Previous session overview
The dollar is likely to continue to sink next week amid growing appetite for non-U.S. assets and signs of apparent official resignation at the dollar’s decline.
Mounting faith in economic recovery has reduced the dollar’s safe-haven appeal, while global interest-rate dynamics have fostered the use of the dollar as a funding currency for riskier investments.
The lukewarm lip-service paid to the dollar’s decline in recent statements by some international monetary officials doesn’t pose much of an obstacle to the U.S. currency’s slide, either.
Moreover, if companies continue to report encouraging results in the slew of corporate earnings reports on tap next week, the euro and other higher-yielding currencies should gain ground on the dollar.
The dollar received a day of respite Friday, rising against the euro and yen as investors took profits and adjusted positions ahead of the long weekend due to holidays Monday in the U.S., Canada and Japan. However, the rally isn’t expected to last.
The Swiss National Bank must be sighing with relief as confidence in the global economic recovery rises and investors start selling low-yielding currencies, such as the Swiss franc, in favor of higher-yielders, such as the euro.
Against this background, analysts expect the euro to trade between USD1.47 and USD1.50 in the coming week, while the U.S. currency fluctuates between JPY87.50 and JPY91.0.
EURGBP pullback off earlier traded highs at stg0.9350 sees rate meeting demand interest around the broken resistance area at stg0.9325/20. Rate currently trades around stg0.9328. Move seen as cable extends its recovery off earlier lows at USD1.5728, moving up to USD1.5835 but holding just shy of earlier Asian highs at USD1.5843. Offers are noted between USD1.5845/50. Through here and earlier highs at USD1.5883 may move back into view.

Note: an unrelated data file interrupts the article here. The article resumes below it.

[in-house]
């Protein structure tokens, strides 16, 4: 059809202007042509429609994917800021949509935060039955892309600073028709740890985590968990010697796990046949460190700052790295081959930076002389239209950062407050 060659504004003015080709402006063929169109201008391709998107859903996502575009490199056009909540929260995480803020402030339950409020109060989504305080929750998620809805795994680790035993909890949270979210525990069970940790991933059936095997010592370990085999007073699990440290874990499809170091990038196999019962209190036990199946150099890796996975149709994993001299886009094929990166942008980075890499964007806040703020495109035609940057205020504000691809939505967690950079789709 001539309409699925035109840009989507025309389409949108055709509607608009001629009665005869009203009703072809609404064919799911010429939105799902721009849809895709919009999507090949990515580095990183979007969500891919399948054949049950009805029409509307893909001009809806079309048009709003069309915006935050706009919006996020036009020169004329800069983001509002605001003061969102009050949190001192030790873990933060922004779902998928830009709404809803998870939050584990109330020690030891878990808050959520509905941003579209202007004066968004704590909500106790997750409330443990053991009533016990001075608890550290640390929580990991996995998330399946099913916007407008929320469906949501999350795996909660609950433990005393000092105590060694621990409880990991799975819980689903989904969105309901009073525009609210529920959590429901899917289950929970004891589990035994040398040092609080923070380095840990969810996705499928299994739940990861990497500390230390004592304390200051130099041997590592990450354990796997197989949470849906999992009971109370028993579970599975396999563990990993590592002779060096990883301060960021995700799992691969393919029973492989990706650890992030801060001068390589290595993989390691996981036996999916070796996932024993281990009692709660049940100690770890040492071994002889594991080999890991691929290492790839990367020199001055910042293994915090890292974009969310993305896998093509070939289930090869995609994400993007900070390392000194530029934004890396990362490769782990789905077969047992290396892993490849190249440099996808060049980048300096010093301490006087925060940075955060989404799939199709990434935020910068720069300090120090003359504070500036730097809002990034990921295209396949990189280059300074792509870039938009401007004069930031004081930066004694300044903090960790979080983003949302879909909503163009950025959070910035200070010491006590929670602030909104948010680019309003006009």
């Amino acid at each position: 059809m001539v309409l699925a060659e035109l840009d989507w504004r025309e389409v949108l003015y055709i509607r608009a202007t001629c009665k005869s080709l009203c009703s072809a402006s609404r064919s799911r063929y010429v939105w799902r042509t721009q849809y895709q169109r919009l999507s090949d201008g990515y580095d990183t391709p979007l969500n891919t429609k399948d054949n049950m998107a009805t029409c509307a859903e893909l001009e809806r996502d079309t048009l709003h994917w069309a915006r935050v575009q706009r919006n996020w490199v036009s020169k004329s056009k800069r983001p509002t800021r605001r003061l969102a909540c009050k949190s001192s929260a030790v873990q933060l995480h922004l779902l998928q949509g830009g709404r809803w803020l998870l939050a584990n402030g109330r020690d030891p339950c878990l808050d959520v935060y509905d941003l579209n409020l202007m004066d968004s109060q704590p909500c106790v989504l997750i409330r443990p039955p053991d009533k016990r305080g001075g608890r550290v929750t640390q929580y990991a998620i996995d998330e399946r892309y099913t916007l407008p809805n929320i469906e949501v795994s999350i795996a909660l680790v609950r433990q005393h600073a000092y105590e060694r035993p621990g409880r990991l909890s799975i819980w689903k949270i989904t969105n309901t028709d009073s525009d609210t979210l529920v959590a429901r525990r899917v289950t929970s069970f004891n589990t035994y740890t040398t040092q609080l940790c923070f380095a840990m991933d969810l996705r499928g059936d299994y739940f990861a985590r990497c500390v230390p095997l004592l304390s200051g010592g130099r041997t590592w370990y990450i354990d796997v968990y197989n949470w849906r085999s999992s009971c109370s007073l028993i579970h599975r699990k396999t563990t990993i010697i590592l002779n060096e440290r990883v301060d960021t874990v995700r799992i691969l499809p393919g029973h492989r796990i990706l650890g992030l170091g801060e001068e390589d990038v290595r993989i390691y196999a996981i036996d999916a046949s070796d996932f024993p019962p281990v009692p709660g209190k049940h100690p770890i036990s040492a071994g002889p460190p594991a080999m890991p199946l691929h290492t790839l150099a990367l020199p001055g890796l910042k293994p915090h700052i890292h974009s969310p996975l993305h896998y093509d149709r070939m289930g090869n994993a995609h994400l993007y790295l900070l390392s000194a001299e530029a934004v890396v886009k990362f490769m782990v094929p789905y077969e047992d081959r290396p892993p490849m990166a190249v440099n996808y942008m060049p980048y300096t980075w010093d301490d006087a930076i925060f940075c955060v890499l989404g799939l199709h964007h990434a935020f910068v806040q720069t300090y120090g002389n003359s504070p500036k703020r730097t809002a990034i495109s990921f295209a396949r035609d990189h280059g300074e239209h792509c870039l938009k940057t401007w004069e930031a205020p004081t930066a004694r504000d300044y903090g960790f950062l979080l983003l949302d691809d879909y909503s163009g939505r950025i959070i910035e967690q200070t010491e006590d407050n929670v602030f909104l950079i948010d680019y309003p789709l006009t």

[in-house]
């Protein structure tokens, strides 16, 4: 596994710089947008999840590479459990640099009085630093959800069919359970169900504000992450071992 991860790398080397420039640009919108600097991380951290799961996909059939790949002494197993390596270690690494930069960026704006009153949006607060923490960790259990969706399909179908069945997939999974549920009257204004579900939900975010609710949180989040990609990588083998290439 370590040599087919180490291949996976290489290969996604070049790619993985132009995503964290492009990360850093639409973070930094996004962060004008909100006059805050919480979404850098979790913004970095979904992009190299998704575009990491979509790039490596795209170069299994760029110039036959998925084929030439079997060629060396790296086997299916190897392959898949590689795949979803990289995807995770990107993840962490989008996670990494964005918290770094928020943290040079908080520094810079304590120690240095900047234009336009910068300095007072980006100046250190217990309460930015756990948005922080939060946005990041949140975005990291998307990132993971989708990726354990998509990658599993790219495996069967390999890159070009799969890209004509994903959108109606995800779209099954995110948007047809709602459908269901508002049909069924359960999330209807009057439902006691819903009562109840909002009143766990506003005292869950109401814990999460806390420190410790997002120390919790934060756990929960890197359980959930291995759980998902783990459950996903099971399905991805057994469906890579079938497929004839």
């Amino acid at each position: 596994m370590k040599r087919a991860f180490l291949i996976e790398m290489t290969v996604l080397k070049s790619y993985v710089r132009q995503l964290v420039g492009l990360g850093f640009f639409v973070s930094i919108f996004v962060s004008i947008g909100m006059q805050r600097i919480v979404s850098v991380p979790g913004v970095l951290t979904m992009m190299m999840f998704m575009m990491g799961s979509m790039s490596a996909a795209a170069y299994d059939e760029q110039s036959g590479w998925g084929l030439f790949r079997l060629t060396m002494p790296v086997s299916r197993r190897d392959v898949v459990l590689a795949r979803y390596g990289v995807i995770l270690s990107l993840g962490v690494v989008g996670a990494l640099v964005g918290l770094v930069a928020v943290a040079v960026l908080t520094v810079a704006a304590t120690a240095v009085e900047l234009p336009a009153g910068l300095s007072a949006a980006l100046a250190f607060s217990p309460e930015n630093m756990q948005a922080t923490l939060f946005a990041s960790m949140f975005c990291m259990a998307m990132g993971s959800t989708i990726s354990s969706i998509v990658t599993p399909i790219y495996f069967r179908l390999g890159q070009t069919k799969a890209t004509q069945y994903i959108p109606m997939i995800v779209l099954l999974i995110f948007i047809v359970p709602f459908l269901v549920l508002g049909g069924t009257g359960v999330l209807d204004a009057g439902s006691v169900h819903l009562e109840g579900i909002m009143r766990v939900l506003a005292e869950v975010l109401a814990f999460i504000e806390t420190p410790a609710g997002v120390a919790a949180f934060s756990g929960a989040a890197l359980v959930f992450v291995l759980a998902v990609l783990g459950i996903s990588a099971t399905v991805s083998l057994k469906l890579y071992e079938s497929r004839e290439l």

USDJPY – pullback from earlier highs just shy of JPY90.50 now extending towards JPY90.00 where light bids are noted, in line with expiry interest for the NY cut today. A break below to expose retracements of the bounce from last week’s JPY88.01 lows to today’s high at JPY89.88, JPY89.52 and JPY89.23. Topside stops still noted at JPY90.50/70.
The prospect of U.S. rates remaining at ultra-low levels for a while longer yet is one important element, along with rising risk appetites, in the dollar’s increasing use as a funding currency, whereby investors borrow dollars on the cheap and use them to finance bets in riskier currencies and other assets.
These trends have in recent days brought the dollar to the brink of some significant levels against the euro, yen, and other currencies. Moving beyond these levels in the near term would likely add further impetus to the dollar’s downtrend, according to most currency watchers.
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